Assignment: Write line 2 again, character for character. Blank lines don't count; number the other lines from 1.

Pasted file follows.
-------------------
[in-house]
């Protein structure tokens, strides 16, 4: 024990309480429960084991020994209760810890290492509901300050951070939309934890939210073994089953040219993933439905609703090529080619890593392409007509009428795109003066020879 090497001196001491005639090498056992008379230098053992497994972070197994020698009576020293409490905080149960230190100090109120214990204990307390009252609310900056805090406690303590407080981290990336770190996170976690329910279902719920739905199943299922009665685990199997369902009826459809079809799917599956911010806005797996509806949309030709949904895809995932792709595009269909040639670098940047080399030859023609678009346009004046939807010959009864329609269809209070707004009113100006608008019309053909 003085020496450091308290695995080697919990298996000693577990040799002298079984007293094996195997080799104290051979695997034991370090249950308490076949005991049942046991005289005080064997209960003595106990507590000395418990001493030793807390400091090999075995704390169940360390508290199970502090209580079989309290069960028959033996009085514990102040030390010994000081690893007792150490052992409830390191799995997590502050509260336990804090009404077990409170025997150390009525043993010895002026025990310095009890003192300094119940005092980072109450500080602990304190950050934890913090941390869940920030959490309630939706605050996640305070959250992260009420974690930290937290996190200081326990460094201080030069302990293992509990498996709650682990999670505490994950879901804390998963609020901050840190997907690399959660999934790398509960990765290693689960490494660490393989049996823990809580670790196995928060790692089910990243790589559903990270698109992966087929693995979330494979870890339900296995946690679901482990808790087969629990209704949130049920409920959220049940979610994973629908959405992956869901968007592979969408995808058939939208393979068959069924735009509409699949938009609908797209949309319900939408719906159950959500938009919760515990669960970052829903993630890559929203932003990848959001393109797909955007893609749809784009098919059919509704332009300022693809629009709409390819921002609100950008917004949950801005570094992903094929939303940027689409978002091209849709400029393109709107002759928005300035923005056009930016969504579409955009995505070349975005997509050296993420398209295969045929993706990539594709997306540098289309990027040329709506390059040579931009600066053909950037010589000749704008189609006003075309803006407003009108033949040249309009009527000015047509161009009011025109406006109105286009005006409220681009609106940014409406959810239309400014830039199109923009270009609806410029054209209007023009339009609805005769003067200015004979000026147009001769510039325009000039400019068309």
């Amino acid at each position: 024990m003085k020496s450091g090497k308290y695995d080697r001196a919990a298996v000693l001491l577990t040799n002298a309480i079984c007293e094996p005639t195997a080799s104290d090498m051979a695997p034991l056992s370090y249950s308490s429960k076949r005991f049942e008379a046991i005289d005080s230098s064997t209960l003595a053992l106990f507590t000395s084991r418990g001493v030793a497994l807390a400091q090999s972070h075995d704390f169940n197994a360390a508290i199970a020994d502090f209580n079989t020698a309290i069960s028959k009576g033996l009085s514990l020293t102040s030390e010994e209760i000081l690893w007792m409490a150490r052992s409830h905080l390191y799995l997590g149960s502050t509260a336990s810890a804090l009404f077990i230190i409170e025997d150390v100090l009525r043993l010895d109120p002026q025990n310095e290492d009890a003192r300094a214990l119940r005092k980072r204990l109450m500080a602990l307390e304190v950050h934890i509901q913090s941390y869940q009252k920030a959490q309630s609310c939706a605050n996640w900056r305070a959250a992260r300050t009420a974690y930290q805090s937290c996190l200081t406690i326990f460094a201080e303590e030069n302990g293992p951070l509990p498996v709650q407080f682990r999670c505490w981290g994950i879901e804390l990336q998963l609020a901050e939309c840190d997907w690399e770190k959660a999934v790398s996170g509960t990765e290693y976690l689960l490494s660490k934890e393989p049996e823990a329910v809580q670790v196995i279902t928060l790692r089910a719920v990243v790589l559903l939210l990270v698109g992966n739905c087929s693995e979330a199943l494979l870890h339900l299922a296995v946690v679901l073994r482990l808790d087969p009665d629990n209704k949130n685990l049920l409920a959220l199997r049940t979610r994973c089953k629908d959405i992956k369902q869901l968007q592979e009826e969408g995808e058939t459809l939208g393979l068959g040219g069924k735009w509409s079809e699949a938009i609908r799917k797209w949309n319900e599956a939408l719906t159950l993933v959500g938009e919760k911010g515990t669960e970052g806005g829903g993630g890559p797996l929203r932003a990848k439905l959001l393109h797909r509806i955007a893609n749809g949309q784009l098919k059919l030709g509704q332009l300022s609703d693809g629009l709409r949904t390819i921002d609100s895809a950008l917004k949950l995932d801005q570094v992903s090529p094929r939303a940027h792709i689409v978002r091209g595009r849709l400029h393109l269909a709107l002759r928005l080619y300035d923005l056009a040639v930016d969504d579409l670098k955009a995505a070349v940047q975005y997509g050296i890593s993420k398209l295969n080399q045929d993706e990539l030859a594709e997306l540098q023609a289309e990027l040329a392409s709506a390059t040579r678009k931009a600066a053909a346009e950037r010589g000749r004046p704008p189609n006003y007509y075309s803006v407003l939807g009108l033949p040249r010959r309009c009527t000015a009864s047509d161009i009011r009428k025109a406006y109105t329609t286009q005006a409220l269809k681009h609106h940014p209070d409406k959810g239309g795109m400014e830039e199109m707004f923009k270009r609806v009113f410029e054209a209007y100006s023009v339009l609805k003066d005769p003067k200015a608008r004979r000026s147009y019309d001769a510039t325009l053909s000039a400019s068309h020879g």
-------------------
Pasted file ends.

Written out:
């Protein structure tokens, strides 16, 4: 024990309480429960084991020994209760810890290492509901300050951070939309934890939210073994089953040219993933439905609703090529080619890593392409007509009428795109003066020879 090497001196001491005639090498056992008379230098053992497994972070197994020698009576020293409490905080149960230190100090109120214990204990307390009252609310900056805090406690303590407080981290990336770190996170976690329910279902719920739905199943299922009665685990199997369902009826459809079809799917599956911010806005797996509806949309030709949904895809995932792709595009269909040639670098940047080399030859023609678009346009004046939807010959009864329609269809209070707004009113100006608008019309053909 003085020496450091308290695995080697919990298996000693577990040799002298079984007293094996195997080799104290051979695997034991370090249950308490076949005991049942046991005289005080064997209960003595106990507590000395418990001493030793807390400091090999075995704390169940360390508290199970502090209580079989309290069960028959033996009085514990102040030390010994000081690893007792150490052992409830390191799995997590502050509260336990804090009404077990409170025997150390009525043993010895002026025990310095009890003192300094119940005092980072109450500080602990304190950050934890913090941390869940920030959490309630939706605050996640305070959250992260009420974690930290937290996190200081326990460094201080030069302990293992509990498996709650682990999670505490994950879901804390998963609020901050840190997907690399959660999934790398509960990765290693689960490494660490393989049996823990809580670790196995928060790692089910990243790589559903990270698109992966087929693995979330494979870890339900296995946690679901482990808790087969629990209704949130049920409920959220049940979610994973629908959405992956869901968007592979969408995808058939939208393979068959069924735009509409699949938009609908797209949309319900939408719906159950959500938009919760515990669960970052829903993630890559929203932003990848959001393109797909955007893609749809784009098919059919509704332009300022693809629009709409390819921002609100950008917004949950801005570094992903094929939303940027689409978002091209849709400029393109709107002759928005300035923005056009930016969504579409955009995505070349975005997509050296993420398209295969045929993706990539594709997306540098289309990027040329709506390059040579931009600066053909950037010589000749704008189609006003075309803006407003009108033949040249309009009527000015047509161009009011025109406006109105286009005006409220681009609106940014409406959810239309400014830039199109923009270009609806410029054209209007023009339009609805005769003067200015004979000026147009001769510039325009000039400019068309």